A decades-old measure banning transgender Americans from joining the armed forces might soon be lifted.

A probe conducted by an ex-United States surgeon general found "no compelling medical reason" for trans citizens to be barred from serving, the Associated Press reported.

President Barack Obama now has the option of lifting the ban, with or without Congress' rubber stamp of approval.

The report released this week stated that the rules established by the Department of Defense are now outdated - the regulations give service members a choice to either leave the force or skip gender reassignment surgery.

"We determined not only that there is no compelling medical reason for the ban, but also that the ban itself is an expensive, damaging and unfair barrier to health care access for the approximately 15,450 transgender personnel who serve currently in the active, Guard and reserve components," ex-surgeon general Dr. Joycelyn Elders wrote in her findings.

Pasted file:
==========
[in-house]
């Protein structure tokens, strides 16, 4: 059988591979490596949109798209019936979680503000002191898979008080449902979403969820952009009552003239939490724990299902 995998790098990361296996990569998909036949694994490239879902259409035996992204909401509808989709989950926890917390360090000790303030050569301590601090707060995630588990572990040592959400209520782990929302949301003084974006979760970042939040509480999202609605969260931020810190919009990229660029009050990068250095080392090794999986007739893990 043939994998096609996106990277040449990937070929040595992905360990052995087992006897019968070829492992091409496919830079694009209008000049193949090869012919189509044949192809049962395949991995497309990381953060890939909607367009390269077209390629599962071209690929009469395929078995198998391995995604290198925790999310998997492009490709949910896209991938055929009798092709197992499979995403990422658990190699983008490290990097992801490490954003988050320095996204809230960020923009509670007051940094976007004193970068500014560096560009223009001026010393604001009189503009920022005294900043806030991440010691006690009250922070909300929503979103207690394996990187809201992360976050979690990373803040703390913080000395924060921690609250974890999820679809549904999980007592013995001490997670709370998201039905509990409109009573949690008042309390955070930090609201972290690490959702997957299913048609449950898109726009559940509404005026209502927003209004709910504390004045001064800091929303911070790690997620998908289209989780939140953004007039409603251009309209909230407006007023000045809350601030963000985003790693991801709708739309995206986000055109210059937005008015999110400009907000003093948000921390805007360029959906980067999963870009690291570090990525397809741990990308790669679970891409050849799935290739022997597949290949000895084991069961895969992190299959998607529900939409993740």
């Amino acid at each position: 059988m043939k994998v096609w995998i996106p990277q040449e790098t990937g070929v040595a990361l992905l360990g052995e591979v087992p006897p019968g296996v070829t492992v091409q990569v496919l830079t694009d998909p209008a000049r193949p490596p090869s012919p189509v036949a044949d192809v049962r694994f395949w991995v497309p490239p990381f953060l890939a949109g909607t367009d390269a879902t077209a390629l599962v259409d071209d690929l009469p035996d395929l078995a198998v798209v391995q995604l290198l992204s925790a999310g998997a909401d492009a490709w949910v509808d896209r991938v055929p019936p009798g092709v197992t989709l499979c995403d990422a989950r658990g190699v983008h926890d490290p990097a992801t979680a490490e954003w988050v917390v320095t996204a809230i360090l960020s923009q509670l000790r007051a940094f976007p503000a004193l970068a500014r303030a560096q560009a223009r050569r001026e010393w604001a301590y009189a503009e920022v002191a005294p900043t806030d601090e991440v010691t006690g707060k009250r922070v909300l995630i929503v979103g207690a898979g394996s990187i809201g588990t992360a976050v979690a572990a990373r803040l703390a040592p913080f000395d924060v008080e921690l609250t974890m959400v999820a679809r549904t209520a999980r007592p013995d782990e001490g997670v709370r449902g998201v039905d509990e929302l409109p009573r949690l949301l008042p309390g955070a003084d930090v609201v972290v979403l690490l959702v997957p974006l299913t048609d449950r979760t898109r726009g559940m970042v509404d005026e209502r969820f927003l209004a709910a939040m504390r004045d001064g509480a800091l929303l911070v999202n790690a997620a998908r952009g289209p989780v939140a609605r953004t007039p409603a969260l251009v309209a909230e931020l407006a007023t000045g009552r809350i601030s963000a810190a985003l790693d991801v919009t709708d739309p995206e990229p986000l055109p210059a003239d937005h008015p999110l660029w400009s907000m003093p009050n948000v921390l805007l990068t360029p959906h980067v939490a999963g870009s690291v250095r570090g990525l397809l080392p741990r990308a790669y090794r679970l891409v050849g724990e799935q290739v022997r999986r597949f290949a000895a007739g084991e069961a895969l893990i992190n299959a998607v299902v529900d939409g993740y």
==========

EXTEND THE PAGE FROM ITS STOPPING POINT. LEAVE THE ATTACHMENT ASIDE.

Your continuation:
Elders, who worked for Bill Clinton during his first term as president, led the study with co-author Rear Adm. Alan Steniman, an ex-chief health and safety director for the United States Coast Guard, AP reported.

According to a panel of San Francisco State University officials, the ban has been in place for a few decades, and reportedly stemmed from a past psychiatric conclusion that gender identity issues were rooted in mental illness. The restrictions also stated that sex reassignment surgery and hormone regimens were too costly and troublesome to carry out.  

But the commission maintained that allowing gender transitions for service members "would place almost no burden on the military."

"I hope their takeaway will be we should evaluate every one of our people on the basis of their ability and what they can do, and if they have a condition we can treat we would treat it like we would treat anyone else," Elders told the Associated Press in an interview ahead of the probe's release.

Transgender citizens are currently allowed to serve in more than 12 countries - Canada, England, Australia and Israel among them.